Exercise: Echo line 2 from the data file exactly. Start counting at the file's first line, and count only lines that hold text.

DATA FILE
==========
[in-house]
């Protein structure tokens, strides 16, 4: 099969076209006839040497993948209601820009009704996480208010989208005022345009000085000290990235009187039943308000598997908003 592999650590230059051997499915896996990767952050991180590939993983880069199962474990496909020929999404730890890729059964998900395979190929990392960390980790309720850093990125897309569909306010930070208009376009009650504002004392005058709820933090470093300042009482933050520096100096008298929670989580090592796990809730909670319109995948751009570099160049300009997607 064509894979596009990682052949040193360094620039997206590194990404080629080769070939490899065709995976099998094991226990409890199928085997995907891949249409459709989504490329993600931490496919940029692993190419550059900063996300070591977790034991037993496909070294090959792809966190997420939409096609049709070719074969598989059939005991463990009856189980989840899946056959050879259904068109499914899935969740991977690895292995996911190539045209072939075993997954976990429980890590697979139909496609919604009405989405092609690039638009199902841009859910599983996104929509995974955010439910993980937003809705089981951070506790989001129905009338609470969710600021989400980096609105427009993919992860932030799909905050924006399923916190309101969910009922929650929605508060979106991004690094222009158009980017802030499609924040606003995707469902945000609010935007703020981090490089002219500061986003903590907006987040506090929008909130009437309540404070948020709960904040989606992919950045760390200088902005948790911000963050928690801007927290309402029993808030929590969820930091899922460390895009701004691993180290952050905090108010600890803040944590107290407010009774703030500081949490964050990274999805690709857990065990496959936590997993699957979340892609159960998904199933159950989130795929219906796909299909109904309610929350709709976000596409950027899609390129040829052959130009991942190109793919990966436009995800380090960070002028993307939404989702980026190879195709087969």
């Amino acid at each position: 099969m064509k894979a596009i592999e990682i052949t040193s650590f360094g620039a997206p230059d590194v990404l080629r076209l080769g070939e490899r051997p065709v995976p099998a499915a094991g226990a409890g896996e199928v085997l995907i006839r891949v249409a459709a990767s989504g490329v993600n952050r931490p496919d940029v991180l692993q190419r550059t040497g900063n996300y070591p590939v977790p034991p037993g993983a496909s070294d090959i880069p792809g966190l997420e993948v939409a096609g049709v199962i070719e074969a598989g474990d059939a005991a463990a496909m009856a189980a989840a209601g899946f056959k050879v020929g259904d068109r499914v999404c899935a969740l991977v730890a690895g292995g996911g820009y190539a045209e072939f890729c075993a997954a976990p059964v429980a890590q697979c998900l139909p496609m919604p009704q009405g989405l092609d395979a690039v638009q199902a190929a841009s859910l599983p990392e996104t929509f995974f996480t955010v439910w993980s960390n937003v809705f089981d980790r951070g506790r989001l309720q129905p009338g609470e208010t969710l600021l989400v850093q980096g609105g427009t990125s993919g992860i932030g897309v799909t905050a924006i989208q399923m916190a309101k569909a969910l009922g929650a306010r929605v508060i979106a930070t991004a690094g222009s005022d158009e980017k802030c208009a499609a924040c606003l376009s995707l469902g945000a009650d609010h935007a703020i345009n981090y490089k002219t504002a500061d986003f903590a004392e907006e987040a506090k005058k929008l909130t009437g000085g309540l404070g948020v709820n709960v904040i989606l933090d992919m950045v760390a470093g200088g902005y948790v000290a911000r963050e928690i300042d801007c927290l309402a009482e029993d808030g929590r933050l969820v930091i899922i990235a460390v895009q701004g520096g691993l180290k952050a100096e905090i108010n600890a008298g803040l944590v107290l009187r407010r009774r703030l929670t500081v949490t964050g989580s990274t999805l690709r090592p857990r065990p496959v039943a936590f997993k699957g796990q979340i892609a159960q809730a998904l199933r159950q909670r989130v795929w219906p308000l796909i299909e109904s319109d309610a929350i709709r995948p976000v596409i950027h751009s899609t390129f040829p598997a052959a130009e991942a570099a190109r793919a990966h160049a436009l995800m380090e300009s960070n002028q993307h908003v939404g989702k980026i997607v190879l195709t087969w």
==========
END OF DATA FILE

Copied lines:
């Protein structure tokens, strides 16, 4: 099969076209006839040497993948209601820009009704996480208010989208005022345009000085000290990235009187039943308000598997908003 592999650590230059051997499915896996990767952050991180590939993983880069199962474990496909020929999404730890890729059964998900395979190929990392960390980790309720850093990125897309569909306010930070208009376009009650504002004392005058709820933090470093300042009482933050520096100096008298929670989580090592796990809730909670319109995948751009570099160049300009997607 064509894979596009990682052949040193360094620039997206590194990404080629080769070939490899065709995976099998094991226990409890199928085997995907891949249409459709989504490329993600931490496919940029692993190419550059900063996300070591977790034991037993496909070294090959792809966190997420939409096609049709070719074969598989059939005991463990009856189980989840899946056959050879259904068109499914899935969740991977690895292995996911190539045209072939075993997954976990429980890590697979139909496609919604009405989405092609690039638009199902841009859910599983996104929509995974955010439910993980937003809705089981951070506790989001129905009338609470969710600021989400980096609105427009993919992860932030799909905050924006399923916190309101969910009922929650929605508060979106991004690094222009158009980017802030499609924040606003995707469902945000609010935007703020981090490089002219500061986003903590907006987040506090929008909130009437309540404070948020709960904040989606992919950045760390200088902005948790911000963050928690801007927290309402029993808030929590969820930091899922460390895009701004691993180290952050905090108010600890803040944590107290407010009774703030500081949490964050990274999805690709857990065990496959936590997993699957979340892609159960998904199933159950989130795929219906796909299909109904309610929350709709976000596409950027899609390129040829052959130009991942190109793919990966436009995800380090960070002028993307939404989702980026190879195709087969």